By JOSHUA GOODMAN and RICHARD LARDNER
    Today

    With the 95,000-ton cargo ship Dali powerless and hurtling helplessly toward the Francis Scott Key Bridge, the harbor pilot commanding the vessel had just minutes to make his last, desperate attempts to avoid disaster. He declared distress, dropped anchor and, notably, called for help from nearby tugboats.

    Two 5,000-horsepower tugs, which only minutes earlier had helped guide the ship out of its berth at the Port of Baltimore and peeled off, quickly turned back and raced toward the Dali. But it was too late. The massive ship stacked with cargo slammed into the bridge in the predawn darkness Tuesday, toppling the span and killing six construction workers.

    Whether those tugs could have averted the disaster with the Dali already out of control is debatable. But maritime experts interviewed by The Associated Press say they could have made a difference if the tugs had stuck by the ship longer, escorting it on its 18-minute trip through the port’s deep-water channel, in a position to see it drifting off course and potentially nudge or tow it back in line.

    Such extended tugboat escorts aren't required or even customary in Baltimore or at many other U.S. ports, mostly because of the costs they would add for shippers. But with the increasing size of cargo ships and the threat they pose to bridges and other critical infrastructure, some are questioning whether they should be.

    “I’m a big fan of tug escorts,” said Joseph Ahlstrom, a member of the Board of Commissioners of Pilots of the State of New York, which regulates the state's harbor pilots. “If applied early enough and effectively, yes, a tug escort could prevent a collision with the bridge or with another ship, or going aground."

    “Going to sea is danger,” added Ahlstrom, who also teaches at the State University of New York’s Maritime College. “But if you’re going to go to sea, if you’re going to put yourself at risk, do whatever it takes to minimize risk.”

    Maritime experts told the AP that the Baltimore disaster highlights how each individual port makes its own tugboat rules, resulting in a patchwork across the nation, and how competition among ports for business from cost-conscious shipping companies has trumped calls for extended tugboat escorts that can add tens of thousands of dollars to every transit.

    Baltimore's port, operated by the state of Maryland, ordinarily uses tugboats to help maneuver big ships out of their docks and doesn't require extended tugboat escorts into the port's channel and broader Chesapeake Bay unless ordered by local harbor pilots or the U.S. Coast Guard over safety concerns tied to weather, traffic, cargo or mechanical issues. Shippers can also request tugs.

    In the case of the Dali, two state harbor pilots boarded the Singaporean-flagged ship to take over navigation through the port as the vessel set out on a trip to Sri Lanka. Two tugboats, the Eric McAllister and the Bridget McAllister, guided the massive vessel out of the tight spaces of the dock and then released when the ship was safely in the channel.

    But within minutes, according to satellite data that tracks vessel traffic, the 984-foot (300-meter) Dali began to drift out of its lane and veered more sharply before slamming into one of the main pillars of the bridge, which is a critical conduit for Baltimore truckers and commuters.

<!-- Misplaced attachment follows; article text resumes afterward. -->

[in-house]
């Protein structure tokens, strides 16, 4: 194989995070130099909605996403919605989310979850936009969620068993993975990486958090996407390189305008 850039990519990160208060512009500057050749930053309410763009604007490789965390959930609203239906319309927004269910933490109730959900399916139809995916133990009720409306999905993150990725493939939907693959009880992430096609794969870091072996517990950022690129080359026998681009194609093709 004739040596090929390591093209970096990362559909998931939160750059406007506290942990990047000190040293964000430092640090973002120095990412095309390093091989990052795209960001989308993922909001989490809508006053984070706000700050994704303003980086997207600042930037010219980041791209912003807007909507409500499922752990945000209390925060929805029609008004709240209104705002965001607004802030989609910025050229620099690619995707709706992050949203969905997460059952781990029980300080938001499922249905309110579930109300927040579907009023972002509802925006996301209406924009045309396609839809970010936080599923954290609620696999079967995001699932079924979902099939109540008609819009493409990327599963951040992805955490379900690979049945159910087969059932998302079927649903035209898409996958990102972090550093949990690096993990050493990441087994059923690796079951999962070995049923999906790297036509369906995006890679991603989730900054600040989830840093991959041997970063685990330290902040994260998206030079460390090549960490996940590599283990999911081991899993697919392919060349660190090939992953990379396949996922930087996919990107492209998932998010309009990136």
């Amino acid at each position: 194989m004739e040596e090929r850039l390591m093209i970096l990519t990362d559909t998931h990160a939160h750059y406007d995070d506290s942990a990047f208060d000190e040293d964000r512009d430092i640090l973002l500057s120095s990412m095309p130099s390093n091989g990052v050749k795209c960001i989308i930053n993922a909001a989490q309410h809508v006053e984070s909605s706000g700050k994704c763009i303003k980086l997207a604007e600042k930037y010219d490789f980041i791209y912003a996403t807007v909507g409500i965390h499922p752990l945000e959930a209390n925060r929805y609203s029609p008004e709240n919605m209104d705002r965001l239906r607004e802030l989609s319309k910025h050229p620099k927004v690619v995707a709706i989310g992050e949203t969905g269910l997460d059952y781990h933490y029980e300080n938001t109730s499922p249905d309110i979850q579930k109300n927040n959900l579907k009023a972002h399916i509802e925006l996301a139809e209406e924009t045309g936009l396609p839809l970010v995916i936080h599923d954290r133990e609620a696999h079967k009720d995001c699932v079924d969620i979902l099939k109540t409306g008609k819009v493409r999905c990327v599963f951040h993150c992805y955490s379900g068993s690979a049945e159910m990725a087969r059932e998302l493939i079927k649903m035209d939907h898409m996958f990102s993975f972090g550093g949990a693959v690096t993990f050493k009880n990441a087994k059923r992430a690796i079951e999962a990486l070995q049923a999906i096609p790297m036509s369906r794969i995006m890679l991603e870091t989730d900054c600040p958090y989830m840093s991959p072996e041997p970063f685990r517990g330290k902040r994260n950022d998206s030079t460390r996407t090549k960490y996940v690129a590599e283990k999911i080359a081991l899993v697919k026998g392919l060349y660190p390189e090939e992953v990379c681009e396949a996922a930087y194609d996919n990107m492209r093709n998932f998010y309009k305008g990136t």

The National Transportation Safety Board, which is investigating the crash, said a review of the ship's voyage data recorder showed the pilot's 1:26 a.m. call for help from nearby tugs came about four minutes before impact.

    “One of the things that was hard for me to believe is that they didn’t require tugs on the vessel as it was traversing towards the bridge,” said David Heindel, president of the Seafarers International Union, which represents U.S. merchant mariners.

    “Some ports require tugs, depending on the vessel, usually tankers. You see where tugs have to escort ships in and out of port, especially narrow ports," Heindel said. "In the end, I think that that may be exactly what happens in the Port of Baltimore.”

    The Maryland Port Administration did not immediately respond to requests for comment. A U.S. Coast Guard spokesman said the service doesn't direct tug operations in the port and the Dali's departure “is the typical outbound scenario for these types of cargo ships.”

    The Dali is owned by Grace Ocean Private Ltd. and managed by the Singapore-based Synergy Marine Group. Synergy spokesman Darrell Wilson said the pilots guide the company's ships in and out and that he didn't know how tugs are coordinated.

    The Eric McAllister and Bridget McAllister are muscular machines. Called tractor tugs, they don't just nudge ships. The Eric McAllister, the bigger of the two, is 98 feet (30 meters) long and equipped with a thick steel cable and winch that, when attached to even a large cargo ship, can potentially pull it away from trouble.

    The 1989 Exxon Valdez disaster in Alaska's Prince William Sound spurred Congress and a few states to require tug escorts for oil tankers. But those limited requirements were aimed at protecting wildlife from spills, not safeguarding critical infrastructure such as bridges.

    Jennifer Carpenter, president of the American Waterways Operators, a trade group that represents tugboat and barge companies, said that given the Dali tragedy, she expects regulators to look closely at whether more stringent tugboat escort requirements are needed.

    But she said tugboats are just one part of a complex safety matrix that also includes concrete fenders for bridges and emergency response systems.

    The supply of tugboats is limited and using them more frequently entails risks, she said, primarily pollution and increased sea traffic.

    “The last thing we want to do is have two tugs escorting every vessel,” Carpenter said. “That would have massive implications for the efficiency and safety of our waterways, which are already pretty crowded.”

    Some ports have tried to boost vessel escort requirements. But they often face resistance from shippers, who are under pressure from customers to move goods as cheaply as possible.